The Glendon Iron Company (1870-1885)
(Research by Roger Wood 2020)
The Derby Mercury Friday 14th June 1765 page 4.
New Beginnings at Simonfield, Mapperley, Derbyshire
The Glendon Iron Company
Mapperley Derbyshire (1870-1885)
A detailed report of the new colliery enterprise was published in the following newspapers:
The Derby Mercury Wednesday 7th September 1870 page 8.
New Colliery at Mapperley
Some months ago the Glendon Iron Company leased the minerals under the above estate from William Drury Lowe, Esq. of Locko Park, Derbyshire. Since then busy hands have been engaged in the necessary preliminary works preparatory of sinking two shafts for the mining of the coal and ironstone. It was decided to cut the first sod of the sinking on Thursday inst, and E. K. Fisher, Esq. Market Harborough, and G. Checkland, Esq., Leicester, sole partners in the Glendon Iron Company, invited a few friends to inaugurate the proceedings. At two o’ clock Mrs. Checkland cut the first sod and announced the works formally opened. Mr. Gillot, mining engineer, Derby, briefly alluded to the importance of the work now inaugurated, pointing out the benefits that would accrue to the proprietor of the mineral field, to the lessees, and to the workmen of the district, and especially noticed the happy auspices under which the works were begun, alluding to the kindness of Mrs. Checkland – accompanied by a few lady friends – having assisted at the ceremony of opening the works. The party then adjourned to a very elegant luncheon, served up in one of the newly erected offices, improvised for the occasion; Mr. Checkland occupying the chair and Mr. Fisher the Vice-chair. The usual loyal and patriotic toasts were duly honoured; the followed “The Lord of the Manor, William Drury Lowe, Esq.” “The Lessees, Messrs. Checkland and Fisher,” &c., &c., all of which were most heartily given. Much regret was expressed at the unavoidable absence of William Drury Lowe, Esq., who has been somewhat indisposed, and who, although now almost entirely convalescent, was yet compelled to avoid any risk of a relapse. Amongst the party at luncheon we observed Mr. and Mrs. Checkland and Mr. George Checkland, Mr. Fisher, Master Edward Fisher, Mr. and Mrs. Gadsby and Miss Gadsby of Derby; Mr. Gillett, Mr. Purves, agent for William Drury Lowe, Esq., Mr. Green, &c., &c.
The energetic lessees have set about their work in a manner characteristic of themselves. We believe they intend sinking two shafts each 13 feet diameter, with two engines equal to one hundred horse-power. It is expected to reach the hard coal about 200 yards deep. Contracts have been entered into for the different kinds of work, whereby not only the cost of the winning of the coal is pretty well ascertained, but also the time when the completion of the works may be expected: the contractors, being men of experience and resources, give a guarantee for the proper performances of their respective contracts. F. C. Gillot, Esq., Mining Engineer, has the superintendence of the works, and Mr. Mason, late of Stanley Colliery, is the local manager. It is expected that the shafts will be in full working order in twelve month. Arrangements are being made to raise two tubs on one deck, and, if need be, a double decked cage, so that by this means four tubs at a time could be brought up, or say 600 to 800 tons a day. We understand Mr. George Checkland will represent the Glendon Iron Company on these works, the position will be an enormous one, but we doubt not his experience and business habits will be equal to the requirements of the position. We understand this mineral field will turn out between eight and nine million tons of coal. A small portion of the field was worked some , of hundred years ago by the late Richard Drury Lowe, Esq., of Locko Park, ancestor of the present owner of the Estate, but want of good roads to bring the minerals to market caused we understand, the abandonment of the works; but in this age of iron roads no such difficulty exists. The directors and officials of the Midland Railway actively alive to the interests of the company they represent have projected and are immediately about to carry into execution a branch line into the mineral field, thereby securing to their main line another excellent feeder. We understand Mr. Allport and Mr. Crossley have been most praiseworthy energetic in bringing about this result.We are informed that the Glendon Iron Company propose erecting iron furnaces in connection with these works, for the purpose of manufacturing the material on the spot; we wish them every possible success in their undertaking, and we doubt not that they are a long time in the district – at present thinly populated – will be teeming with industry and wealth. And we trust, above all things, that employers and employed may meet each other in a fair and reasonable spirit, and thereby ensure a fair reward to both, so capital for its enterprise, and to labour for its supply of muscle and sinew: capital and labour when antagonistic result in grievous disappointment and loss; when united they form a gigantic power for good, for the production of wealth and increased prosperity, and that the later may be the result of the enterprise of the Glendon Iron Company with the co-operation of their employees in their newly acquired scene of operations is our hearty wish.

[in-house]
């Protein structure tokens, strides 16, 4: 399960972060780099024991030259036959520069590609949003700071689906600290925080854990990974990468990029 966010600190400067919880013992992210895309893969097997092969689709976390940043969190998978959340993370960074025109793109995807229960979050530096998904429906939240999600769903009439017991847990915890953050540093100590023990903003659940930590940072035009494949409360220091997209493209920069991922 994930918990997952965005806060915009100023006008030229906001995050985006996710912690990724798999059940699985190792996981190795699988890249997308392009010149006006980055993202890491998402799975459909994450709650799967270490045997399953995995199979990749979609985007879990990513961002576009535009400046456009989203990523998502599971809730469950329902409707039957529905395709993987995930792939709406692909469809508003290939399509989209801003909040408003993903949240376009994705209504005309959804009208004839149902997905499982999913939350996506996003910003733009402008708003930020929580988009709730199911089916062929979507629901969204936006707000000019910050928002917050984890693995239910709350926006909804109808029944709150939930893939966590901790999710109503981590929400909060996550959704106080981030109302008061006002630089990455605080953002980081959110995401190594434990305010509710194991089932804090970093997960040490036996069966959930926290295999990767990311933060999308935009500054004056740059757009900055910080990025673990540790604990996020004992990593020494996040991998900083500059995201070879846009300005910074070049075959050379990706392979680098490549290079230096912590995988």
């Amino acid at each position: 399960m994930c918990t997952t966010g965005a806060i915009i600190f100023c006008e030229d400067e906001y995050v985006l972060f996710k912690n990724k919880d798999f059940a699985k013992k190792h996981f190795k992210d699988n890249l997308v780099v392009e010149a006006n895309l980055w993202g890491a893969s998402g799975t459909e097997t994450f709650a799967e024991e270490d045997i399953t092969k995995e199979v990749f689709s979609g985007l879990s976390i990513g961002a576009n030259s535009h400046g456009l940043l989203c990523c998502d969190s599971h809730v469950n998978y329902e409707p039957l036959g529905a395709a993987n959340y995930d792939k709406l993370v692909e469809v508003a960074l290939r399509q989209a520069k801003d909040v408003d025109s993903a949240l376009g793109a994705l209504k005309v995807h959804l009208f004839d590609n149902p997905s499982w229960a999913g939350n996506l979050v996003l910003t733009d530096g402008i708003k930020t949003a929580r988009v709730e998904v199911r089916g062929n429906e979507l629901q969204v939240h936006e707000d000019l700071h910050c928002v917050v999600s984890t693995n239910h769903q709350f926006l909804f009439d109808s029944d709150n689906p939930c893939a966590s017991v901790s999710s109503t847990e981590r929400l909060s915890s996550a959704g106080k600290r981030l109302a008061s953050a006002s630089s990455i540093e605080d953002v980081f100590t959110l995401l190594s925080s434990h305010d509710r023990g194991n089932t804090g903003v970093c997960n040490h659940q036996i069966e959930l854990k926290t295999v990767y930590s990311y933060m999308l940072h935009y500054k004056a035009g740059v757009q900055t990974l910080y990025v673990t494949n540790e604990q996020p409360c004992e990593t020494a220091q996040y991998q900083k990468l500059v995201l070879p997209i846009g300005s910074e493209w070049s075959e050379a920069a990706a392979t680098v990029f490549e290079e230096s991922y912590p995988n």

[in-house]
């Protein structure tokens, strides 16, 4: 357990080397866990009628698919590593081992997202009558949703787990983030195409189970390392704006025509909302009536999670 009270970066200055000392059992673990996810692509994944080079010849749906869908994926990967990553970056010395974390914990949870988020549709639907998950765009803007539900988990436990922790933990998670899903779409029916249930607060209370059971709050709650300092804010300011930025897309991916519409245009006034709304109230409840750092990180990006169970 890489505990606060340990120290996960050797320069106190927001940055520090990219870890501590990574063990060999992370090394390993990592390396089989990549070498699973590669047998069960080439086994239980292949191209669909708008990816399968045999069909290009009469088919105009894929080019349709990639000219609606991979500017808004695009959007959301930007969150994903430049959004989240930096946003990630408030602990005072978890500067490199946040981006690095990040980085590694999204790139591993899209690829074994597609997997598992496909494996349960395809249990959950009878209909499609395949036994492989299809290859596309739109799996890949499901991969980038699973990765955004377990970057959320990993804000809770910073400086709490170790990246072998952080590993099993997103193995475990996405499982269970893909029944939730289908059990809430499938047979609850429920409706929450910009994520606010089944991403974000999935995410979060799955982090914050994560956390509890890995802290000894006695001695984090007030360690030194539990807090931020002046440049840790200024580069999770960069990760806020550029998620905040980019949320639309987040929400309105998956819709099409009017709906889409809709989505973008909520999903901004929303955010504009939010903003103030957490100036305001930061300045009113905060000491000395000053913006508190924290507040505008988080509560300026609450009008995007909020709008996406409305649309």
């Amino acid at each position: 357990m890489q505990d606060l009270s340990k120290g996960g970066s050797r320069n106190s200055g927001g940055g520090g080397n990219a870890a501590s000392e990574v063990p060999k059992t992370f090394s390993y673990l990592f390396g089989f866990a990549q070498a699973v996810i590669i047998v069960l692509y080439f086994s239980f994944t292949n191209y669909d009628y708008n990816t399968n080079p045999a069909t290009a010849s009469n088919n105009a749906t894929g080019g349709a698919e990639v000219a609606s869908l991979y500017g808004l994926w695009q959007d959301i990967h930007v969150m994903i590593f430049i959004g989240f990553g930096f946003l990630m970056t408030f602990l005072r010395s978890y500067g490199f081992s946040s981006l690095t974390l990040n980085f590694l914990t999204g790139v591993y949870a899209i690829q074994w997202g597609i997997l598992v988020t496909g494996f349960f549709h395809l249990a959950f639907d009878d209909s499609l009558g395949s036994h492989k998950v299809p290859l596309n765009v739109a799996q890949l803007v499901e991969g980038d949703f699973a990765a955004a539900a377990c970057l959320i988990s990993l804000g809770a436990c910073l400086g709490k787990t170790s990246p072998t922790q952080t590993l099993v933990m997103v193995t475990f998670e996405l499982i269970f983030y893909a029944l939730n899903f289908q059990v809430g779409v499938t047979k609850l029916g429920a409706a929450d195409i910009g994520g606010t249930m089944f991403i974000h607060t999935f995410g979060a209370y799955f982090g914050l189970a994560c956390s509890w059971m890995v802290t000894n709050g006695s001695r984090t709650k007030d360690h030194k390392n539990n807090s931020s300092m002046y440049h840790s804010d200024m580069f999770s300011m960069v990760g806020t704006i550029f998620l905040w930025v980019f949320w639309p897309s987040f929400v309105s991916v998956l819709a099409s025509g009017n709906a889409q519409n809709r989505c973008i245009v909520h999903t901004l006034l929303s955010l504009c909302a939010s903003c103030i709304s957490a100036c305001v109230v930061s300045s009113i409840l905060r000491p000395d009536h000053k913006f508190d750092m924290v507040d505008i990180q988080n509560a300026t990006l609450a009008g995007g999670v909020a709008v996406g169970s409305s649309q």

The Derbyshire Times Saturday January 14th 1871 page 3.
New Colliery at Mapperley Derbyshire
Glendon Iron Company, (consisting of E. K. Fisher, Esq., Market Harborough and G. Checkland, Esq., Leicester,) have leased the minerals under the Mapperley estate, within a mile or two of Ilkeston, from W. D. Lowe, Esq., of Locko Park. The sinking of two shafts for the mining of coal and ironstone is being proceeded with. They are to be each thirteen feet in diameter, with two engines equal to one hundred-horse power, and it is expected the hard coal will be reached about 200 yards deep. F. C. Gilliott, Esq., mining engineer, Derby, has the superintendence of the works, and Mr. Mason, late of the Stanley Colliery is the local manager. It is expected that the shafts will be in full working order in twelve months. Arrangements have been made to raise two tubs on one deck, and, if necessary, a double-decked cage, so that by this means four tubs at a time could be brought up, or 600 to 800 tons a day. Mr. George Checkland represents the Glendon Iron Company on the works. The field, it is understood, will turn out between eight and nine million tons of coal. A small portion of it was worked some hundred years ago by the late Richard Drury Lowe, Esq., of Locko Park, ancestor of the present proprietor of the estate, but want of good roads to bring the minerals to market caused the abandonment of the works. Now no such difficulty exists, the directors and officials of the Midland Railway having projected and being about to carry into execution a branch line into the mineral field from the Stanton-Gate Station, on the Erewash Valley Railway. The Glendon Iron Company propose erecting iron furnaces in connection with these works for the purpose of manufacturing the material.
This same article above was also published in the:
Derbyshire Advertiser and Journal January 20th 1871 page 7.